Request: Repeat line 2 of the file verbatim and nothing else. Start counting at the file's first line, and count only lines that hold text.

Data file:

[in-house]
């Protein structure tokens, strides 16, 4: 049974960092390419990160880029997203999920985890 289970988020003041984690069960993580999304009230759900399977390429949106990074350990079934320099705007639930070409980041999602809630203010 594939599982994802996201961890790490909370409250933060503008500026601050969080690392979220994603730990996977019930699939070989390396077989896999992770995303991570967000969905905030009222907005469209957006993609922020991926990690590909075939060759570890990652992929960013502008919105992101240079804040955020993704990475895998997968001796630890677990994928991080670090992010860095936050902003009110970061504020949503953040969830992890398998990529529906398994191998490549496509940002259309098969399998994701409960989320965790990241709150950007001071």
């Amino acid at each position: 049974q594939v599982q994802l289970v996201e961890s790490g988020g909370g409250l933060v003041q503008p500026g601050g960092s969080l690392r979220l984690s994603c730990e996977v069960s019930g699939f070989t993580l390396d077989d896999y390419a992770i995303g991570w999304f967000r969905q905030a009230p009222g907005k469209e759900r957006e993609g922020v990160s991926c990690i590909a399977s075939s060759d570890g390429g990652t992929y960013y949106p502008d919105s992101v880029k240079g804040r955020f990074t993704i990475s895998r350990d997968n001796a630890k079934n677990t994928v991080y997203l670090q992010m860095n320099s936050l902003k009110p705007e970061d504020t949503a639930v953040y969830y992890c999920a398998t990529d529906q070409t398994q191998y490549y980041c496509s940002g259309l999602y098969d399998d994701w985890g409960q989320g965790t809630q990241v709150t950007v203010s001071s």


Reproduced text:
């Protein structure tokens, strides 16, 4: 049974960092390419990160880029997203999920985890 289970988020003041984690069960993580999304009230759900399977390429949106990074350990079934320099705007639930070409980041999602809630203010 594939599982994802996201961890790490909370409250933060503008500026601050969080690392979220994603730990996977019930699939070989390396077989896999992770995303991570967000969905905030009222907005469209957006993609922020991926990690590909075939060759570890990652992929960013502008919105992101240079804040955020993704990475895998997968001796630890677990994928991080670090992010860095936050902003009110970061504020949503953040969830992890398998990529529906398994191998490549496509940002259309098969399998994701409960989320965790990241709150950007001071």